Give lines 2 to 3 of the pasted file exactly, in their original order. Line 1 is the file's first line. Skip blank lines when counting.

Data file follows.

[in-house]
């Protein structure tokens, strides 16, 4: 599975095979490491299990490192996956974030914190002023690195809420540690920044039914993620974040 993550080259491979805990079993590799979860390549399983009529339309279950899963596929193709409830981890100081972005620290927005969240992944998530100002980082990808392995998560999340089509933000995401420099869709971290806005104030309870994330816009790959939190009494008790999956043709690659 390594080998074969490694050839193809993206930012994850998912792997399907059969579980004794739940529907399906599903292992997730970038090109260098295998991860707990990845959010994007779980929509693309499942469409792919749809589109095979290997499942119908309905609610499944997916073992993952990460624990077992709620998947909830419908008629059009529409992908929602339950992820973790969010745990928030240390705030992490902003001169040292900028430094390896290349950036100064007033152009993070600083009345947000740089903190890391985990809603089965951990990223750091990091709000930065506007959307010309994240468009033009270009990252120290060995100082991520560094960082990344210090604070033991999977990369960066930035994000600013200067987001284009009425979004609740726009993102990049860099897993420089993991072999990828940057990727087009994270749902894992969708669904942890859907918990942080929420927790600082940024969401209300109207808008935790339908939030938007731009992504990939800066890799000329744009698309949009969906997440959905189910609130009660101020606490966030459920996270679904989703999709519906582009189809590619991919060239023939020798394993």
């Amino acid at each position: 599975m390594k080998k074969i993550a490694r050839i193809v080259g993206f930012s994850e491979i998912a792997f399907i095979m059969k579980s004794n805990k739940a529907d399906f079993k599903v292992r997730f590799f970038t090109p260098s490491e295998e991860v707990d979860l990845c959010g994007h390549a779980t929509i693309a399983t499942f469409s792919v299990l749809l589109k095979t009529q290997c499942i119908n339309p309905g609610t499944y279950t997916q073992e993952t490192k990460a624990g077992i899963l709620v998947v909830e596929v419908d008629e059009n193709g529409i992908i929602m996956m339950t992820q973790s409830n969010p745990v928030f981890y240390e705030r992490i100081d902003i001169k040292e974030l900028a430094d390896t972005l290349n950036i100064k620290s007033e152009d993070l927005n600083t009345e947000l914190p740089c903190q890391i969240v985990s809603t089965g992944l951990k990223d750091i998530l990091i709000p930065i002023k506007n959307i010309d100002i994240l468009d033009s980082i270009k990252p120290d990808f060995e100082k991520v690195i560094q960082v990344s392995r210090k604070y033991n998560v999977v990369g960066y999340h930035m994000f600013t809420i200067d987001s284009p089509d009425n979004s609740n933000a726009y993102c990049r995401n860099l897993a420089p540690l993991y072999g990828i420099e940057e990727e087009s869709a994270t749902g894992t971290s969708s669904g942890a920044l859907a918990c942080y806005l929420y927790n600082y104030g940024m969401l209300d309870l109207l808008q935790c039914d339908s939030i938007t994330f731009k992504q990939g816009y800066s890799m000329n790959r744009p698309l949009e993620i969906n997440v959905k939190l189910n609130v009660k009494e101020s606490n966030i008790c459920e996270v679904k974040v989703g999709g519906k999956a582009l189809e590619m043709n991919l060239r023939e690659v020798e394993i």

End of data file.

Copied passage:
């Protein structure tokens, strides 16, 4: 599975095979490491299990490192996956974030914190002023690195809420540690920044039914993620974040 993550080259491979805990079993590799979860390549399983009529339309279950899963596929193709409830981890100081972005620290927005969240992944998530100002980082990808392995998560999340089509933000995401420099869709971290806005104030309870994330816009790959939190009494008790999956043709690659 390594080998074969490694050839193809993206930012994850998912792997399907059969579980004794739940529907399906599903292992997730970038090109260098295998991860707990990845959010994007779980929509693309499942469409792919749809589109095979290997499942119908309905609610499944997916073992993952990460624990077992709620998947909830419908008629059009529409992908929602339950992820973790969010745990928030240390705030992490902003001169040292900028430094390896290349950036100064007033152009993070600083009345947000740089903190890391985990809603089965951990990223750091990091709000930065506007959307010309994240468009033009270009990252120290060995100082991520560094960082990344210090604070033991999977990369960066930035994000600013200067987001284009009425979004609740726009993102990049860099897993420089993991072999990828940057990727087009994270749902894992969708669904942890859907918990942080929420927790600082940024969401209300109207808008935790339908939030938007731009992504990939800066890799000329744009698309949009969906997440959905189910609130009660101020606490966030459920996270679904989703999709519906582009189809590619991919060239023939020798394993």
């Amino acid at each position: 599975m390594k080998k074969i993550a490694r050839i193809v080259g993206f930012s994850e491979i998912a792997f399907i095979m059969k579980s004794n805990k739940a529907d399906f079993k599903v292992r997730f590799f970038t090109p260098s490491e295998e991860v707990d979860l990845c959010g994007h390549a779980t929509i693309a399983t499942f469409s792919v299990l749809l589109k095979t009529q290997c499942i119908n339309p309905g609610t499944y279950t997916q073992e993952t490192k990460a624990g077992i899963l709620v998947v909830e596929v419908d008629e059009n193709g529409i992908i929602m996956m339950t992820q973790s409830n969010p745990v928030f981890y240390e705030r992490i100081d902003i001169k040292e974030l900028a430094d390896t972005l290349n950036i100064k620290s007033e152009d993070l927005n600083t009345e947000l914190p740089c903190q890391i969240v985990s809603t089965g992944l951990k990223d750091i998530l990091i709000p930065i002023k506007n959307i010309d100002i994240l468009d033009s980082i270009k990252p120290d990808f060995e100082k991520v690195i560094q960082v990344s392995r210090k604070y033991n998560v999977v990369g960066y999340h930035m994000f600013t809420i200067d987001s284009p089509d009425n979004s609740n933000a726009y993102c990049r995401n860099l897993a420089p540690l993991y072999g990828i420099e940057e990727e087009s869709a994270t749902g894992t971290s969708s669904g942890a920044l859907a918990c942080y806005l929420y927790n600082y104030g940024m969401l209300d309870l109207l808008q935790c039914d339908s939030i938007t994330f731009k992504q990939g816009y800066s890799m000329n790959r744009p698309l949009e993620i969906n997440v959905k939190l189910n609130v009660k009494e101020s606490n966030i008790c459920e996270v679904k974040v989703g999709g519906k999956a582009l189809e590619m043709n991919l060239r023939e690659v020798e394993i």